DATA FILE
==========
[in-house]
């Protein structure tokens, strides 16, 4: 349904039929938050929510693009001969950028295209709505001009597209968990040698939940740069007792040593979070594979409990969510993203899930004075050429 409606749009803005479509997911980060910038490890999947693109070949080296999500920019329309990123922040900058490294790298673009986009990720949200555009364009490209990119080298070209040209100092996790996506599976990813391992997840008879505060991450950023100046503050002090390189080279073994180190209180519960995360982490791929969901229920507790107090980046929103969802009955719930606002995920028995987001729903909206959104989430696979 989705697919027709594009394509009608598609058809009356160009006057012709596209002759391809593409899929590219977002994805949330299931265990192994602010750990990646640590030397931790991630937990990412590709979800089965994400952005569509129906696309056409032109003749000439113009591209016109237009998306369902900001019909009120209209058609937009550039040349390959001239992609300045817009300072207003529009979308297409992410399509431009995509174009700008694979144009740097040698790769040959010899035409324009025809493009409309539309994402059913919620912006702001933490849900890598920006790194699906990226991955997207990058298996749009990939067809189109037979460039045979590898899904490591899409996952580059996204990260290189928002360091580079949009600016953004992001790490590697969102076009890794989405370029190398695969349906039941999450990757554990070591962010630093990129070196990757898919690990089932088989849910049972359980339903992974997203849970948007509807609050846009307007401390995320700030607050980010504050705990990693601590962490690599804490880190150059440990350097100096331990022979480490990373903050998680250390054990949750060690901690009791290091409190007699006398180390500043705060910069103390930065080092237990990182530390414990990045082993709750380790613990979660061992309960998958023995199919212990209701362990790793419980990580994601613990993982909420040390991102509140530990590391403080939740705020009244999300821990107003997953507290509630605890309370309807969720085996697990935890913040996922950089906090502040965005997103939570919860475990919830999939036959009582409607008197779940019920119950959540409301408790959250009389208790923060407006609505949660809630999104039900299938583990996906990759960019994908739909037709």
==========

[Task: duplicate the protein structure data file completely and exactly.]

[in-house]
């Protein structure tokens, strides 16, 4: 349904039929938050929510693009001969950028295209709505001009597209968990040698939940740069007792040593979070594979409990969510993203899930004075050429 409606749009803005479509997911980060910038490890999947693109070949080296999500920019329309990123922040900058490294790298673009986009990720949200555009364009490209990119080298070209040209100092996790996506599976990813391992997840008879505060991450950023100046503050002090390189080279073994180190209180519960995360982490791929969901229920507790107090980046929103969802009955719930606002995920028995987001729903909206959104989430696979 989705697919027709594009394509009608598609058809009356160009006057012709596209002759391809593409899929590219977002994805949330299931265990192994602010750990990646640590030397931790991630937990990412590709979800089965994400952005569509129906696309056409032109003749000439113009591209016109237009998306369902900001019909009120209209058609937009550039040349390959001239992609300045817009300072207003529009979308297409992410399509431009995509174009700008694979144009740097040698790769040959010899035409324009025809493009409309539309994402059913919620912006702001933490849900890598920006790194699906990226991955997207990058298996749009990939067809189109037979460039045979590898899904490591899409996952580059996204990260290189928002360091580079949009600016953004992001790490590697969102076009890794989405370029190398695969349906039941999450990757554990070591962010630093990129070196990757898919690990089932088989849910049972359980339903992974997203849970948007509807609050846009307007401390995320700030607050980010504050705990990693601590962490690599804490880190150059440990350097100096331990022979480490990373903050998680250390054990949750060690901690009791290091409190007699006398180390500043705060910069103390930065080092237990990182530390414990990045082993709750380790613990979660061992309960998958023995199919212990209701362990790793419980990580994601613990993982909420040390991102509140530990590391403080939740705020009244999300821990107003997953507290509630605890309370309807969720085996697990935890913040996922950089906090502040965005997103939570919860475990919830999939036959009582409607008197779940019920119950959540409301408790959250009389208790923060407006609505949660809630999104039900299938583990996906990759960019994908739909037709």